Bonding with roots, past glory through folk songs
CHENNAI: Breaking free from the clutches of bonded labour that haunted their community for generations, the members of the Rescued Bonded Labourers’ Association (RBLA) musical troupes are going back to their roots to track the lifestyle and past glory of their community by documenting the folk songs.
The members of Dolkattai Irula Kalai Kuzhu have recorded nearly 200 folk songs capturing the lifestyle of their community, which is classified as one of the six Particularly Vulnerable Tribal groups (PVTG) in Tamil Nadu.
The cultural association of RBLA is popuralising folk songs of the community, besides creating awareness about trafficking, bonded labourer system, and child marriage among others.
“Our forefathers lived inside forests. Hunting and gathering medicinal herbs were the main livelihood. The community was forced to move out of the forest in the early 1970s after laws banning hunting were implemented Since then, the community has been living at the mercy of landlords and changed our lifestyle,” said Durairaj, who heads the cultural troupe. Several rescued bonded labourers, including women, are members of the troupes.
Songs and music are intertwined with the community, which has songs for all occasions. “The knowledge of our ancestors passed onto the younger generations through songs. We want to bring them back and document them for the generation to come,” said Durairaj.
Being one of the lead singers and composers, Durairaj, along with 20 other members, have brought back several songs to life, encapsulating the nuance of their community’s lifestyle. Financial constraint is remaining a hindrance to Durairaj and his troupe to come up with an album. “It is our dream to come up with an album on the life of the Irula community and their struggles. But lack of resources is remaining as a stumbling block, “ Durairaj said.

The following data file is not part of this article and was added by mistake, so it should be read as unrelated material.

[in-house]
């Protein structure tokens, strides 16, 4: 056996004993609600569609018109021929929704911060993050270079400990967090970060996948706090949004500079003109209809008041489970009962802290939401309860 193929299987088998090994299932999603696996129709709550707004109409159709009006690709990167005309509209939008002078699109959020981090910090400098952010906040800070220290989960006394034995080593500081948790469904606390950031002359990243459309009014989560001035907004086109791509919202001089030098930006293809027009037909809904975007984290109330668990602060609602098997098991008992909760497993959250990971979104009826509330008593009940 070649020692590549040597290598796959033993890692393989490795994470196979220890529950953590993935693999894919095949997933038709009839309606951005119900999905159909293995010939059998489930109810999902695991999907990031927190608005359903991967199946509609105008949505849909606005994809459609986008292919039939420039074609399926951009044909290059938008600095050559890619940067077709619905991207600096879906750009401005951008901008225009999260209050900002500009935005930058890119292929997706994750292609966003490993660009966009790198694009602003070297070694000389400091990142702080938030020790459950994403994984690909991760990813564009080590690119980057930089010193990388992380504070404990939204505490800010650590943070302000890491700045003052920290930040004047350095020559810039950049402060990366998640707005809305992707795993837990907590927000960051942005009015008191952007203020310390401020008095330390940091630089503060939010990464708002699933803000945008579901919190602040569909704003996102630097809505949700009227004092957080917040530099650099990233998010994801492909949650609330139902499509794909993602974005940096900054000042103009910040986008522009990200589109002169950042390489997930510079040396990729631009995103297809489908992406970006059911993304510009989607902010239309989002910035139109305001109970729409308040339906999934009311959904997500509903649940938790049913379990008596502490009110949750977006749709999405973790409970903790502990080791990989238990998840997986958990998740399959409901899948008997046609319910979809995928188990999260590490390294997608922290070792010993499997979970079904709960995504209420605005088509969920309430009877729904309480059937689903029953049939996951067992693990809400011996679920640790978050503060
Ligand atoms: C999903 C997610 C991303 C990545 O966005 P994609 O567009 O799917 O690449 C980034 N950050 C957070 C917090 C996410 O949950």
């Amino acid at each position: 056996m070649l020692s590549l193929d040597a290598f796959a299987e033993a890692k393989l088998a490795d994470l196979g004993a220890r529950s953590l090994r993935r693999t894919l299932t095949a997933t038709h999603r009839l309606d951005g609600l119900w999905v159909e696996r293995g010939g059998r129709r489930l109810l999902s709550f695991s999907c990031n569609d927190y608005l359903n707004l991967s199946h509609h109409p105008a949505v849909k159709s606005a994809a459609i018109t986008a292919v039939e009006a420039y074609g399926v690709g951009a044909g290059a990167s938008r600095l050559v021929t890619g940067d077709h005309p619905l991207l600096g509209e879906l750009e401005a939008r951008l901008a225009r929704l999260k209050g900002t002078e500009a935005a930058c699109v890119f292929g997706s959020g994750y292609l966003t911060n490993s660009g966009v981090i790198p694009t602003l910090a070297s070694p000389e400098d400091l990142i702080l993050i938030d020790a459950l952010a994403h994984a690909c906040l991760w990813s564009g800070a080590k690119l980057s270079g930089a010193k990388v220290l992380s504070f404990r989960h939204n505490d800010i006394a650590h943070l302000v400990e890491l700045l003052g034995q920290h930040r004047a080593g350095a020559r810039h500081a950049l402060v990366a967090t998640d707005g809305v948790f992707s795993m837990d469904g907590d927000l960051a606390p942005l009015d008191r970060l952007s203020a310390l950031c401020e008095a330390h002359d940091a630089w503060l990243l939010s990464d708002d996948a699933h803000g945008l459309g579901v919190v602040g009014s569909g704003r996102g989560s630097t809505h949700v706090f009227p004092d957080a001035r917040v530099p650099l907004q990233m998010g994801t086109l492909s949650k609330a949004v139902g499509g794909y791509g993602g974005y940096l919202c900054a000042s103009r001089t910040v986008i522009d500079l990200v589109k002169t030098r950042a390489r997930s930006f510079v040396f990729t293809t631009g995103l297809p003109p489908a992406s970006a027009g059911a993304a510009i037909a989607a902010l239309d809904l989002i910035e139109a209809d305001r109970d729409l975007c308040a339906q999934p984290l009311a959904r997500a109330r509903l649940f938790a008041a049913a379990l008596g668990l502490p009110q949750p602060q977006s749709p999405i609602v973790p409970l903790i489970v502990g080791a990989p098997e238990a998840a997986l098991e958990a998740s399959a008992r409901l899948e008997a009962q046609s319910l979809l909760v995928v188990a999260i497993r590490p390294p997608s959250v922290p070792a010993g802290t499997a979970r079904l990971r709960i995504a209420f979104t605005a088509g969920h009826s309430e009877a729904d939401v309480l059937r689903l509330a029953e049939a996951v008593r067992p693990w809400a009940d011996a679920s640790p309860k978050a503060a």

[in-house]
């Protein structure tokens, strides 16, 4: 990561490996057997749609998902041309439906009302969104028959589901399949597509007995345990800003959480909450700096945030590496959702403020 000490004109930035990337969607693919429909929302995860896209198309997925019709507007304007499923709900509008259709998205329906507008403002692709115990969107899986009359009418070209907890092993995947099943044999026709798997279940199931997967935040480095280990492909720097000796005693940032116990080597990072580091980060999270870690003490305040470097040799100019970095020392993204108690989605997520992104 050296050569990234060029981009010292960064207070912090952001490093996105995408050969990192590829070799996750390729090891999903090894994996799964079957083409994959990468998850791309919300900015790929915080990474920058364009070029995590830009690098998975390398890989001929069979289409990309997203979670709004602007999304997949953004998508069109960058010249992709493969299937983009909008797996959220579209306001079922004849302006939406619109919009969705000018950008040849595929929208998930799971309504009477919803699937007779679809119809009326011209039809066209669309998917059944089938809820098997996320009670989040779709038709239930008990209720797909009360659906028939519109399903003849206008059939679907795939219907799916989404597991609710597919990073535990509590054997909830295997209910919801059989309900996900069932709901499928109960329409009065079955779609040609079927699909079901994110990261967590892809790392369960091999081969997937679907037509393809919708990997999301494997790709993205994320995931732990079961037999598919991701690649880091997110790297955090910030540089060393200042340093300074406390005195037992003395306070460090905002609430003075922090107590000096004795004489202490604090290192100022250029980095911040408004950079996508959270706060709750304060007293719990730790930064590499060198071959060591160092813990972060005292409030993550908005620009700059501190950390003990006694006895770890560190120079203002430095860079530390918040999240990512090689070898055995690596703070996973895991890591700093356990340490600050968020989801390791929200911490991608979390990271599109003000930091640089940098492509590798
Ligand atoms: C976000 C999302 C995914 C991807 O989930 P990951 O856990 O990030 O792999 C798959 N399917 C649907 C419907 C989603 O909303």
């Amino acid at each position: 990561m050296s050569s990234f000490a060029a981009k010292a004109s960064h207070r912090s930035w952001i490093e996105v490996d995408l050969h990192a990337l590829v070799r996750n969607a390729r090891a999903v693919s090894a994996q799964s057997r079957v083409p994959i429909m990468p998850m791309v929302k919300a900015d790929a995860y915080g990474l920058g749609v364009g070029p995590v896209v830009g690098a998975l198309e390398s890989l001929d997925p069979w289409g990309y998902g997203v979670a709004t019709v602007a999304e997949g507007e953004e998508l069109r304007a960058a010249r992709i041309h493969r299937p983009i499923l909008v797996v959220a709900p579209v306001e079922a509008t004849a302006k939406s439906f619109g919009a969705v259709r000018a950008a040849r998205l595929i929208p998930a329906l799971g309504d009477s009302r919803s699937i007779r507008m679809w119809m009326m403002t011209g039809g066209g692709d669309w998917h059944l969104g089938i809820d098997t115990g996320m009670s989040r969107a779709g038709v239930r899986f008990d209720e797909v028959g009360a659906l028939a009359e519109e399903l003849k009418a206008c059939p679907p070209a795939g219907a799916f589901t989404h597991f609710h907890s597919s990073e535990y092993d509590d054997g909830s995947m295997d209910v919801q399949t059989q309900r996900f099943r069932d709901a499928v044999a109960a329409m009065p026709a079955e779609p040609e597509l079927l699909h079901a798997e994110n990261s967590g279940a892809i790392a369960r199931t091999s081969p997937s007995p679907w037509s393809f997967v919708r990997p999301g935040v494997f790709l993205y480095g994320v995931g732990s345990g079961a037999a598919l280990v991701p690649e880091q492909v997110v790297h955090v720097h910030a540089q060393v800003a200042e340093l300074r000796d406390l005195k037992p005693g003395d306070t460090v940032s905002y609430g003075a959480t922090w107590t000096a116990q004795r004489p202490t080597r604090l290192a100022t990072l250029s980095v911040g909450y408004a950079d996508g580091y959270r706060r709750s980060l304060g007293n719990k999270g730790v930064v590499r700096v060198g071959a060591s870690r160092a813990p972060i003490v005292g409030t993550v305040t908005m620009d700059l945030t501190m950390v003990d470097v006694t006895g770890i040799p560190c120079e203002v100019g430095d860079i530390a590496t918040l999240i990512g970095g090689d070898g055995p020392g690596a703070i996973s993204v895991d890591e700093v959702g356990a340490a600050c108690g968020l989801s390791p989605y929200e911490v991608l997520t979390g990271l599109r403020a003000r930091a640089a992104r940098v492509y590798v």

Rescued Bonded Labourers’ Association (RBLA) musical troupes have also been performing at government programmes to create awareness about child labour, bonded labour, child marriage and trafficking, he said.
“We met elders in the community in different parts to record the songs they sing on various occasions. We recreated them by blending the old and new verses that suit audiences outside the community, too,” said 25-year-old Chinnaraj, son of bonded labourers, who were rescued from a woodcutting unit.
The BSc Hotel Management graduate has also penned a couple of songs to create awareness for the community and performed at Margali Makkal Isai, the cultural programme organised by noted film director Pa Ranjith’s Neelam Cultural Centre to highlight the plight of his community.
“I saw my parents toiling day and night in a woodcutting unit and mango grove. They managed to come out of the bonded labour system when I was about 10 years old. I realised their struggles and untold miseries as years passed by and want to work for the community,” Chinnaraj said and added that he chose folk and rap songs to educate the community about their rights.
“Filmmaker Ranjith and rapper Arivu encouraged me to write songs to educate my community. They were happy to see me and our troupe performing, highlighting the plights of the community and emphasising the importance of coming together to fight for our rights,” said Chinnaraj, who also inspired a dozen educated youngsters in Tiruvallur to work for the upliftment of the community.
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